If we compare 9/11 to Pearl Harbor, say.

    Guantanomo is bad (someone remind me why it still exists?), but short of Manzanar.

    tiny steps?

    still, it seems abundantly clear to me that Americans are more than happy to throw away their constitutional rights (and their neighbors) any time they feel the slightest bit of insecurity.

    and THAT hasn’t changed a bit since long before I was born.

  76. John Morales says

    [OT - or is it?]

    Ichthyic,

    still, it seems abundantly clear to me that Americans are more than happy to throw away their constitutional rights (and their neighbors) any time they feel the slightest bit of insecurity.

    <sigh>

    — begin extract —
    An earlier variant by Franklin in Poor Richard’s Almanack (1738): “Sell not virtue to purchase wealth, nor Liberty to purchase power.

    Many paraphrased derivatives of this have often become attributed to Franklin:

    They that can give up essential liberty to purchase a little temporary safety, deserve neither liberty nor safety.
    They that can give up essential liberty to obtain a little temporary safety deserve neither liberty nor safety.
    Those Who Sacrifice Liberty For Security Deserve Neither.
    He who would trade liberty for some temporary security, deserves neither liberty nor security.
    He who sacrifices freedom for security deserves neither.
    People willing to trade their freedom for temporary security deserve neither and will lose both.
    If we restrict liberty to attain security we will lose them both.
    Any society that would give up a little liberty to gain a little security will deserve neither and lose both.

    He who gives up freedom for safety deserves neither.
    Those who would trade in their freedom for their protection deserve neither.
    Those who give up their liberty for more security neither deserve liberty nor security.
    —   end   extract —

  77. says

    Who the hell is Fr Jordan and why do we care about his kooky ideas, any more than we care about the whacky Xians trying to surreptitiously sanctify the Hagia Sofia or crossing themselves in the Uffizi?

    How are the museum staff choosing to present it, is the question.

    From the museum’s blog:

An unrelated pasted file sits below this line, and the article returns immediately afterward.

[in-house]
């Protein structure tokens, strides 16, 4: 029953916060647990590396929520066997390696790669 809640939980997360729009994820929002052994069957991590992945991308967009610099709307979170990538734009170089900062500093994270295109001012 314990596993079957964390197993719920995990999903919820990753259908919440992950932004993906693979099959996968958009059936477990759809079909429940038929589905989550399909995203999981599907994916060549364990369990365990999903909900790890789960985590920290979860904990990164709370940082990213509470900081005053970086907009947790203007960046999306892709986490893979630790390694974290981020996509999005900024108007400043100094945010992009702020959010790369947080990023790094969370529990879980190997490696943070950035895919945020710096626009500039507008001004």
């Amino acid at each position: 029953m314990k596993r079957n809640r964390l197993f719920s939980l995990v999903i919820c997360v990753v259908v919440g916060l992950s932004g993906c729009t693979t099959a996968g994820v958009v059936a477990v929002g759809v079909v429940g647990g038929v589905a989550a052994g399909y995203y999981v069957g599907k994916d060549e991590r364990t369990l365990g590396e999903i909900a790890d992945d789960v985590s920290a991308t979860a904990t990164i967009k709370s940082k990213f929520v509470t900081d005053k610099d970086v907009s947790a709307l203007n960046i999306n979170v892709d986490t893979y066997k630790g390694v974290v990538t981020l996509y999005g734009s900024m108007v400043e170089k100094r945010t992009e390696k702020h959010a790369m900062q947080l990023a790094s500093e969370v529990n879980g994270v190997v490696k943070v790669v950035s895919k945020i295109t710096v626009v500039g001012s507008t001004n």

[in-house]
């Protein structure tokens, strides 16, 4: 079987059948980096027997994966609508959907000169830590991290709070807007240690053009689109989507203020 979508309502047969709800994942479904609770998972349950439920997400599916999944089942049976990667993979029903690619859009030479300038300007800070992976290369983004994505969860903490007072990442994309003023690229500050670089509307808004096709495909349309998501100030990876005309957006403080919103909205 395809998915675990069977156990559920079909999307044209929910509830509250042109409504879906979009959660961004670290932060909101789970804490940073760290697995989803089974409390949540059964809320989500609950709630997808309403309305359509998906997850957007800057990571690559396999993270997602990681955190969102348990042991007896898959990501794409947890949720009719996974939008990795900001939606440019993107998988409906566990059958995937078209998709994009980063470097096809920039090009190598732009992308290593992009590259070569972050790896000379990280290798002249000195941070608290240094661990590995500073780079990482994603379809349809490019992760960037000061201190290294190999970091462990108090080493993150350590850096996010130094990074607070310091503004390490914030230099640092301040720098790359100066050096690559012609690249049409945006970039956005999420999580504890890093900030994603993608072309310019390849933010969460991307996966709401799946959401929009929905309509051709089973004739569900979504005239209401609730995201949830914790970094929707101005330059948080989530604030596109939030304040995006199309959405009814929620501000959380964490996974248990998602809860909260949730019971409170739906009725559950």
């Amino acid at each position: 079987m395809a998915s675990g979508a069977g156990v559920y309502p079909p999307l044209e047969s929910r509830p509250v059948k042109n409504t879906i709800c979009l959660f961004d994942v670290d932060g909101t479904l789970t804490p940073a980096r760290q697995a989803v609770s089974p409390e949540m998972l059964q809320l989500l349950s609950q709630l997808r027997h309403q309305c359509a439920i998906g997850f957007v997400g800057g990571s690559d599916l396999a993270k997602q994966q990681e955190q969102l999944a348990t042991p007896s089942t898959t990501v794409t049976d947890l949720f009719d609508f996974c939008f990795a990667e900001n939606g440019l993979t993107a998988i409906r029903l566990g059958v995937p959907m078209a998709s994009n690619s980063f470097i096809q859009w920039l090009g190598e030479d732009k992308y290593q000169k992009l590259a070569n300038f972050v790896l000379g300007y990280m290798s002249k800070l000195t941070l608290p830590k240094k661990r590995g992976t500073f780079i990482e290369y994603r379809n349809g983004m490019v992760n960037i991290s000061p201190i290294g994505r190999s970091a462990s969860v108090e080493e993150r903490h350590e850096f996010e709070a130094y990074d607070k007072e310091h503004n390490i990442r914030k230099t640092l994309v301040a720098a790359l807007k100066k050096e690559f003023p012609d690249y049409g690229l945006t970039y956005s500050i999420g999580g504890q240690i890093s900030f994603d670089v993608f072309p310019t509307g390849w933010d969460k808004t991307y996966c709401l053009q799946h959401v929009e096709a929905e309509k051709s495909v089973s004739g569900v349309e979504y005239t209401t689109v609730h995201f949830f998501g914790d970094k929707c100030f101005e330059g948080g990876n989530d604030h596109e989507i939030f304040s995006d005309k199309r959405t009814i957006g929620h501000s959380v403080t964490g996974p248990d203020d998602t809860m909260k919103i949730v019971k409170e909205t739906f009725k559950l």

Prior to installation in the Museum, Father Brian Jordan blessed the cross during a ceremony this morning at Zuccotti Park, near the World Trade Center site, where hundreds of recovery workers and their families gathered. Father Jordan, a Franciscan priest who had been ministering to workers and blessing human remains recovered at the site, comforted rescue and recovery workers after the 9/11 attacks. Throughout the recovery period, Jordan spent Sunday after Sunday holding mass and offering communion at the base of the cross.

    After the blessing at Zuccotti Park, the cross was transported onto the WTC site and lowered into its permanent setting inside the Museum, which will open to the public in 2012.

    By 9/11 Memorial Staff

    Check out the size of the thing!

  78. says

    The museum’s description makes it clear that the cross is still being seen/used as something of a church. They can’t really claim that it is merely a historical exhibit showing its use in the recovery period. If that were the case, some photographs of the religious ceremonies held there at that time would be much more instructive, and people who wanted to do their religious thing could visit the cross nearby at St. Peter’s. Even if they were going out of their way to do so, I don’t think it would be possible to present this giant thing as just one object of historical interest among many.

  79. Gregory Greenwood says

    SC (Salty Current), OM @ 87;

    The museum’s description makes it clear that the cross is still being seen/used as something of a church. They can’t really claim that it is merely a historical exhibit showing its use in the recovery period.

    What we have here is an expression of ‘sophisticted theology’ as a physical artifact – the WTC cross is only a religious symbol when the xians wish to worship it and claim that it is a sign from their god. The second anybody starts to criticise the inclusion of the WTC cross in a public exhibit on the basis that this violates the separation of church and state, then it instantly morphs into an historical object with no particular religious significance…

  80. Anri says

    Simple test to see if it is being treated as a religious symbol or not: Cut it down so it no longer looks like a cross, but just a random spar of steel. It would be easier to store, move, and display as well.

    If this is just supposed to show a human symbol of loss and tragedy, it won’t matter if it looks like a cross.

    If, on the other hand, making it no longer look like a cross would remove the entire point of displaying it… than I guess the entire point of displaying it is that it looks like a cross, right?

    I don’t think anyone who is in any way aware of the state of religion in the US can honestly argue that this is not being displayed as anything other than a good guys vs. bad guys god smackdown. It’s apologetics in steel: “Yes, religion is bad – and by religion, we mean that mumbo-jumbo thing the scary brown people do. This incredible miracle of two pieces of steel shows that our god, – you know, the One True Nice Guy God can never be brought low by the devil… I mean Allah.”
    To argue otherwise suggests desperate dishonesty or almost terminal naivete.

  81. bjarndoolaeghe says

    Obviously that cross means:


    This tragedy which killed 3000 people, now endorsed by God.

  82. kemist says

    Seems very sad to me that PZ’s post and the comments to it show that the atheist movement is splitting up into rivaling fractions calling each other names, just like the religions.

    If only the religious retricted themselves to calling each other names or arguing vigorously.

    My irony meter just blew out reading this statement in a thread about a museum dedicated to an event where religious people cashed fucking planes into fucking buildings because they desagreed.